Investments with the central Church funds
The Investors Trust is an independent, volunteer-led body which manages £500 million in Church of Scotland funds. This includes funds from central bodies such as the General Trustees' fabric fund, trusts such as the Salvesen Trust, as well as presbytery and individual congregations' resources.
In addition to congregational funds, several trusts managed by parish treasurers place investments with Investors Trust. The Growth Fund, the largest fund managed by the Trust, which finances the Church's day-to-day activities, disinvested from gas and oil companies in 2020. The Growth Fund has a target of 50% carbon emissions reduction by 2030 and zero carbon by 2050, all linked to the 1.5 degrees Celsius Paris Agreement targets.
Other environmental issues such as water stewardship are also considered. Following the 2023 General Assembly, an Ethical Oversight Committee will be set up to advise on the theological and ethical issues related to the Investors Trust's work. This Committee will report annually to the General Assembly.
Church of Scotland Pensions
Church of Scotland centrally employed staff and Ministers' pensions are managed by the Legal and General (L&G) pension scheme, into which individual employees and the Church's Central Services, who are the employer, pay contributions. These pensions are not part of individual congregations' carbon footprint, but they are part of the Church's Central Services carbon footprint, as the employer contributes a percentage to each pension. However, if your congregation employs staff locally, their pension and its carbon footprint is the responsibility of the local congregation.
There are many different funds managed by L&G, and individual pension scheme members can select the funds they invest in from their account. While the carbon emissions of the default fund selected by the Church are not disclosed, some of the other funds do have this information available in the ESG Hub.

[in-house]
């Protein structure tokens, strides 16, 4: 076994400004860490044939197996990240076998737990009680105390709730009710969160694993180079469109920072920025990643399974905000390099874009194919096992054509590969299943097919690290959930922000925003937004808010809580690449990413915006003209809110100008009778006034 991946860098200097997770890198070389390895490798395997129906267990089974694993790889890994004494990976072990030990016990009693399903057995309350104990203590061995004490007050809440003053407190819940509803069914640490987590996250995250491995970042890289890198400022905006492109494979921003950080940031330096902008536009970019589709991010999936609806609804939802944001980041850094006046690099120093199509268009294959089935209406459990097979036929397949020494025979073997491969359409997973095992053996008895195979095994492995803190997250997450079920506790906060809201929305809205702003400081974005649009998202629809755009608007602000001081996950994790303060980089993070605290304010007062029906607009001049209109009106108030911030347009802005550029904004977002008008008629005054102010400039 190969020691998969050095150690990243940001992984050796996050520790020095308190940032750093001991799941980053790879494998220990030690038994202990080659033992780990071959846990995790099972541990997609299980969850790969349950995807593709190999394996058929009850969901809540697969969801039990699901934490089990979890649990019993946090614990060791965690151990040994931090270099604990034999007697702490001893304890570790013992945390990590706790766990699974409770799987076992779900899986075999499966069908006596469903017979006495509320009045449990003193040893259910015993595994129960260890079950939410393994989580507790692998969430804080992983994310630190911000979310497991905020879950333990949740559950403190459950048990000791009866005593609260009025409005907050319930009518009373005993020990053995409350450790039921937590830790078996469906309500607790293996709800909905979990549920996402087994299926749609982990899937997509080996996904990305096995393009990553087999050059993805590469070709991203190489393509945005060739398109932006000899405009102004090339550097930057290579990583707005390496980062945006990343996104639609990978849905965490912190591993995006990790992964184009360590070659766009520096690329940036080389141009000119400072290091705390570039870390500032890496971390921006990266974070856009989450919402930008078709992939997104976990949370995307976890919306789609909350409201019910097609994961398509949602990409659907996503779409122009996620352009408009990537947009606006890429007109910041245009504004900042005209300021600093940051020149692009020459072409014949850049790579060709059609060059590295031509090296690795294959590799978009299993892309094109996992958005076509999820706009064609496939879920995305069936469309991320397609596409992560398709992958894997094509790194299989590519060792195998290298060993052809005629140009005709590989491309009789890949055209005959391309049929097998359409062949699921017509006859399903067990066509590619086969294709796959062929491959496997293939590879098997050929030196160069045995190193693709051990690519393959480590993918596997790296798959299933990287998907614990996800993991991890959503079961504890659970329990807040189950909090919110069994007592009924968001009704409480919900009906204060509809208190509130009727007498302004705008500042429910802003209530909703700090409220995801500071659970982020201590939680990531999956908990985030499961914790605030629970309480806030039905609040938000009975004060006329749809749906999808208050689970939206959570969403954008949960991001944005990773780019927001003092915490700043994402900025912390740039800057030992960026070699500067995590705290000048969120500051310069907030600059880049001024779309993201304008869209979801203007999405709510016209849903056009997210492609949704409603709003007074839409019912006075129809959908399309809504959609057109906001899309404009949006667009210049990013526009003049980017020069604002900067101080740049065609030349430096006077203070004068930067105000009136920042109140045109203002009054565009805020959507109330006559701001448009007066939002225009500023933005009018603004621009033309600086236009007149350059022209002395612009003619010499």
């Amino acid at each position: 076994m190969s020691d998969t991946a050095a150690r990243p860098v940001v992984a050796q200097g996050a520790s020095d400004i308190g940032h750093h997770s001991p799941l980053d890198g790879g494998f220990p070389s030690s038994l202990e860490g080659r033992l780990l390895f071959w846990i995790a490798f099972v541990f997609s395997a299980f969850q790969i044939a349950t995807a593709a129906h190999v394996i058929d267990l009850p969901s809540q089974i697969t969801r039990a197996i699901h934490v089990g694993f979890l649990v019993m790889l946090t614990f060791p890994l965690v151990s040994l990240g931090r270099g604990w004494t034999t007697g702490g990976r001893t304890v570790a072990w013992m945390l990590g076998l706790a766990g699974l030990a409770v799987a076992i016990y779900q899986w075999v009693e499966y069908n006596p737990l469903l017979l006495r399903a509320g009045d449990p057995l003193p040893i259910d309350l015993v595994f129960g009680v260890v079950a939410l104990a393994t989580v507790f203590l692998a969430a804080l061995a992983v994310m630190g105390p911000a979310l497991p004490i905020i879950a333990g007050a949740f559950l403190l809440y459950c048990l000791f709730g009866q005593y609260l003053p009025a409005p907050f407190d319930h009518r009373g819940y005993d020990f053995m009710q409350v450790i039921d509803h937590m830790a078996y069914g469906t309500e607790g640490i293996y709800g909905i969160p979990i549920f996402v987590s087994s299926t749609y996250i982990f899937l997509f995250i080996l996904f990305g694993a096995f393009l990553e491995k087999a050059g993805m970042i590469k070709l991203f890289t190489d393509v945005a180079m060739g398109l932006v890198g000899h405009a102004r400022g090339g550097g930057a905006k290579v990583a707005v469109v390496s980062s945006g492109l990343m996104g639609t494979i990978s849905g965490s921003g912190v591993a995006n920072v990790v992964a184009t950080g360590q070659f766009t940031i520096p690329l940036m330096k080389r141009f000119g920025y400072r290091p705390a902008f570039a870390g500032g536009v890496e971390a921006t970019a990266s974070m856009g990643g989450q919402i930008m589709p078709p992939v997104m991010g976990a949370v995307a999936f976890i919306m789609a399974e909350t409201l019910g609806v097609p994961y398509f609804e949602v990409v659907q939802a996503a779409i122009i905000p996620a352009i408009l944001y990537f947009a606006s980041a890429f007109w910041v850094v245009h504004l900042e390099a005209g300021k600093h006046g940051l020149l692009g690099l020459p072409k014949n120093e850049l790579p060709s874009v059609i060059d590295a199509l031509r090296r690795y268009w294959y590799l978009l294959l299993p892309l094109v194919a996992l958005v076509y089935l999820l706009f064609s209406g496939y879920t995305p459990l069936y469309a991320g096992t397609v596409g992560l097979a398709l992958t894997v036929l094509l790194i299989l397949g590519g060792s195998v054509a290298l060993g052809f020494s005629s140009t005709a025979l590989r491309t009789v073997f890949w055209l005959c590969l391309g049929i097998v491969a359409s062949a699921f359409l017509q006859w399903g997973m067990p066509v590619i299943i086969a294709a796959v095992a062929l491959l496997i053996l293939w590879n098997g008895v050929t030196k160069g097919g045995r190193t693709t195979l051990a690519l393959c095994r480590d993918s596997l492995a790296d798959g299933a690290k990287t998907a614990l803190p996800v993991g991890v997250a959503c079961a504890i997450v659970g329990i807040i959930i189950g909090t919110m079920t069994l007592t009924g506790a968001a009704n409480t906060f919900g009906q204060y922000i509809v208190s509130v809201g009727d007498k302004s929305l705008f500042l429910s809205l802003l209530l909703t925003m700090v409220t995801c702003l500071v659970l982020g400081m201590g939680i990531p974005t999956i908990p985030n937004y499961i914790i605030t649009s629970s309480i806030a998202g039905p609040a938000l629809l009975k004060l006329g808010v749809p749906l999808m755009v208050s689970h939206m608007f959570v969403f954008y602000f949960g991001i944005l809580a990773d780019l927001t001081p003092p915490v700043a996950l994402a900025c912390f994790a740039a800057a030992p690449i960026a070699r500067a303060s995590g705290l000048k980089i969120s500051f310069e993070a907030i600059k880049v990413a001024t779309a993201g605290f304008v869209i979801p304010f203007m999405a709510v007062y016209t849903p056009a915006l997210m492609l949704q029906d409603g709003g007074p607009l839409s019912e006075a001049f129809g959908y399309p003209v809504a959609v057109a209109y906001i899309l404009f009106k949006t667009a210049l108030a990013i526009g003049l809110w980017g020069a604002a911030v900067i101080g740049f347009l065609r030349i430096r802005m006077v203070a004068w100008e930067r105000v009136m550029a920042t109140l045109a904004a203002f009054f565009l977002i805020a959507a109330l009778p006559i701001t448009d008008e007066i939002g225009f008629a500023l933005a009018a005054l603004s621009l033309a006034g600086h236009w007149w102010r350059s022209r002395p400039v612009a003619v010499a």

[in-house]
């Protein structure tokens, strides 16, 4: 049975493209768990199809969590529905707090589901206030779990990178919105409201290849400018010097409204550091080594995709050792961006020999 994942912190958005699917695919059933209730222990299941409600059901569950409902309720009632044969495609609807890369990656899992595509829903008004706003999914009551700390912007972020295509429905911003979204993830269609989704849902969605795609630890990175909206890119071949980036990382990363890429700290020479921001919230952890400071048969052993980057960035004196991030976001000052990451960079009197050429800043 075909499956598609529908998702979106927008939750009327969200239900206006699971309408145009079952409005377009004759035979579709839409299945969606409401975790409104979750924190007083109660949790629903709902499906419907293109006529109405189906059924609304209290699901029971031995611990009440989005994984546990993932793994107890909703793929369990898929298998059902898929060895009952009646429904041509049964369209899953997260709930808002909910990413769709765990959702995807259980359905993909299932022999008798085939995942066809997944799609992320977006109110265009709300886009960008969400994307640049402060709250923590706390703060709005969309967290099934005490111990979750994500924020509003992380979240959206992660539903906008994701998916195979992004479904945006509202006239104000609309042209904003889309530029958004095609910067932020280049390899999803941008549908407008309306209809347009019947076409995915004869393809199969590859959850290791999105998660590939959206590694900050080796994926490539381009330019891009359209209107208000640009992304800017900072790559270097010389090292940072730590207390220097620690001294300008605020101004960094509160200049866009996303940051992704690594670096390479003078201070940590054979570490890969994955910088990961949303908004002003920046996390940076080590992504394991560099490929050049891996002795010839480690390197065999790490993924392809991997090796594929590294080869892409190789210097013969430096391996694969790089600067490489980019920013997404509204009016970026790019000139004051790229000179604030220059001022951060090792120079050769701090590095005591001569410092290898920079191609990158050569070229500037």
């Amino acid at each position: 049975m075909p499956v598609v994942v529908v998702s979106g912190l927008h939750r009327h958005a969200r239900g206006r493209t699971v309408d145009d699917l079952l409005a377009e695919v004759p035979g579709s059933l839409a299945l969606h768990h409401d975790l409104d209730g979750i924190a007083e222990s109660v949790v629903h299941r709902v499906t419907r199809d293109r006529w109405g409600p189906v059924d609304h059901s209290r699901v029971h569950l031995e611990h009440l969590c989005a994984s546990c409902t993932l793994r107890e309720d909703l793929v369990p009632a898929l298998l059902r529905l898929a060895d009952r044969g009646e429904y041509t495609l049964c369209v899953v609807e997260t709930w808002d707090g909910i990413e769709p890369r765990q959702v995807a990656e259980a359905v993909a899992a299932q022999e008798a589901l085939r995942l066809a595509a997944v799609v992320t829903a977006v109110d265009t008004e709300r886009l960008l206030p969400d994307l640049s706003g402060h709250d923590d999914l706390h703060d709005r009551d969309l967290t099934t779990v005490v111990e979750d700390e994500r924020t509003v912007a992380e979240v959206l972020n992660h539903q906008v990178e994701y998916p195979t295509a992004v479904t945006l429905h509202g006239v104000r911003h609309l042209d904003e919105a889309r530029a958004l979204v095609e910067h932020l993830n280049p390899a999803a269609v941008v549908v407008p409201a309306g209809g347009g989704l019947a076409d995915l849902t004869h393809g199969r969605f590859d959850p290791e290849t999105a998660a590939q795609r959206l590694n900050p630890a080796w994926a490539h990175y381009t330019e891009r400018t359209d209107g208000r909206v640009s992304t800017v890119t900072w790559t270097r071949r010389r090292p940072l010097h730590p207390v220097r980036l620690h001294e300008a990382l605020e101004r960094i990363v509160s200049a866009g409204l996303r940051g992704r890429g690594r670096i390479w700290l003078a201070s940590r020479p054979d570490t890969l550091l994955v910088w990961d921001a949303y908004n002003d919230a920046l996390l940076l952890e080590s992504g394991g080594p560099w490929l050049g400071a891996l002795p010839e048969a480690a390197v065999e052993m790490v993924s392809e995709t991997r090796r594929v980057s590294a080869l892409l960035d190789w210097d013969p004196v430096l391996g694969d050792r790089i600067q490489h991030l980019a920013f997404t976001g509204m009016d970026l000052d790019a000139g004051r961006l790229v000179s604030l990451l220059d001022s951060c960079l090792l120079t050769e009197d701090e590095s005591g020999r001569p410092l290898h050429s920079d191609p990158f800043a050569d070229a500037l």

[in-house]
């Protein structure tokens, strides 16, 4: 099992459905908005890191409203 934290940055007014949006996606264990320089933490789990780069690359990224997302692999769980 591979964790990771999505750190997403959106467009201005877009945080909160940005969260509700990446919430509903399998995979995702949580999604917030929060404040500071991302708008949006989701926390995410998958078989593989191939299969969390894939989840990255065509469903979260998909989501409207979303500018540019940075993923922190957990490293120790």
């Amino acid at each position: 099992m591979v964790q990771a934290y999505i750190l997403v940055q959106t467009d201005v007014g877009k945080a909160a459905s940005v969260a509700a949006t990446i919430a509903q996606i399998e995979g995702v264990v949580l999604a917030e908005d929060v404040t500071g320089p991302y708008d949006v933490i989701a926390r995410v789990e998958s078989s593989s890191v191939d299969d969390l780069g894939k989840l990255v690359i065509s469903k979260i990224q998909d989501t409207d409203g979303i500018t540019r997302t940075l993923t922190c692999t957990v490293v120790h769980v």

Before the L&G scheme was set up, staff and Ministers' pensions were managed by the Pension Trustees, and this body still manages a lot of pension money. At the 2022 General Assembly it was stated that "The Pension Trustees have agreed a policy of investing in assets with the highest ESG rating".
What to ask your bank or pension provider about the funds that you are investing in to find out the carbon footprint
Questions to ask would include:
- What is the carbon footprint of the fund where my money is invested?
- Does the fund management use ESG criteria when investing my money and, if so, what criteria?
- For example, are they linked to the UN Global Compact (a voluntary UN initiative)?
- What is the implied temperature alignment for the investment strategy of the fund?
For more information on banking advice and suggestions on how to approach your bank, please see the Just Money Movement (formerly the Ecumenical Council for Corporate Responsibility) page on banking.
If, as is likely, it's difficult to assess the current carbon footprint of your investments, you could simply record the answers to the questions above and record the new answers once you have made some changes or researched other options.
Ways to reduce the carbon footprint of your banking and pensions.
What's the impact of changing from a standard investment or pension fund to a more climate-friendly one?